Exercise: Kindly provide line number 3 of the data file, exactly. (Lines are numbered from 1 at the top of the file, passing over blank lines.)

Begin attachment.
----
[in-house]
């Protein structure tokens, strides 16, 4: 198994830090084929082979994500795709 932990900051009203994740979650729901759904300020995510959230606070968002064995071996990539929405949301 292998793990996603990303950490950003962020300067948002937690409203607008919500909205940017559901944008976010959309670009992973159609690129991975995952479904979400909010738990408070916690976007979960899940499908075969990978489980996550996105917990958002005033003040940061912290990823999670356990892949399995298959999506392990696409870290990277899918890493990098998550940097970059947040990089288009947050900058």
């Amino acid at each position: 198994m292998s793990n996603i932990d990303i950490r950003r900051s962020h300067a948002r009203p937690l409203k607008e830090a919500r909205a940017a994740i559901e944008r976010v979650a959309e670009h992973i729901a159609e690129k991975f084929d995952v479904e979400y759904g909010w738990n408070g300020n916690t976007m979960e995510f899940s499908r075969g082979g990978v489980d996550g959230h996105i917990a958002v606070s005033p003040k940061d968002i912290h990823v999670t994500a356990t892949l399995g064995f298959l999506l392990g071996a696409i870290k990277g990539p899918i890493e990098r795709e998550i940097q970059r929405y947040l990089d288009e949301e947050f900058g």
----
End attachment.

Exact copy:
């Amino acid at each position: 198994m292998s793990n996603i932990d990303i950490r950003r900051s962020h300067a948002r009203p937690l409203k607008e830090a919500r909205a940017a994740i559901e944008r976010v979650a959309e670009h992973i729901a159609e690129k991975f084929d995952v479904e979400y759904g909010w738990n408070g300020n916690t976007m979960e995510f899940s499908r075969g082979g990978v489980d996550g959230h996105i917990a958002v606070s005033p003040k940061d968002i912290h990823v999670t994500a356990t892949l399995g064995f298959l999506l392990g071996a696409i870290k990277g990539p899918i890493e990098r795709e998550i940097q970059r929405y947040l990089d288009e949301e947050f900058g």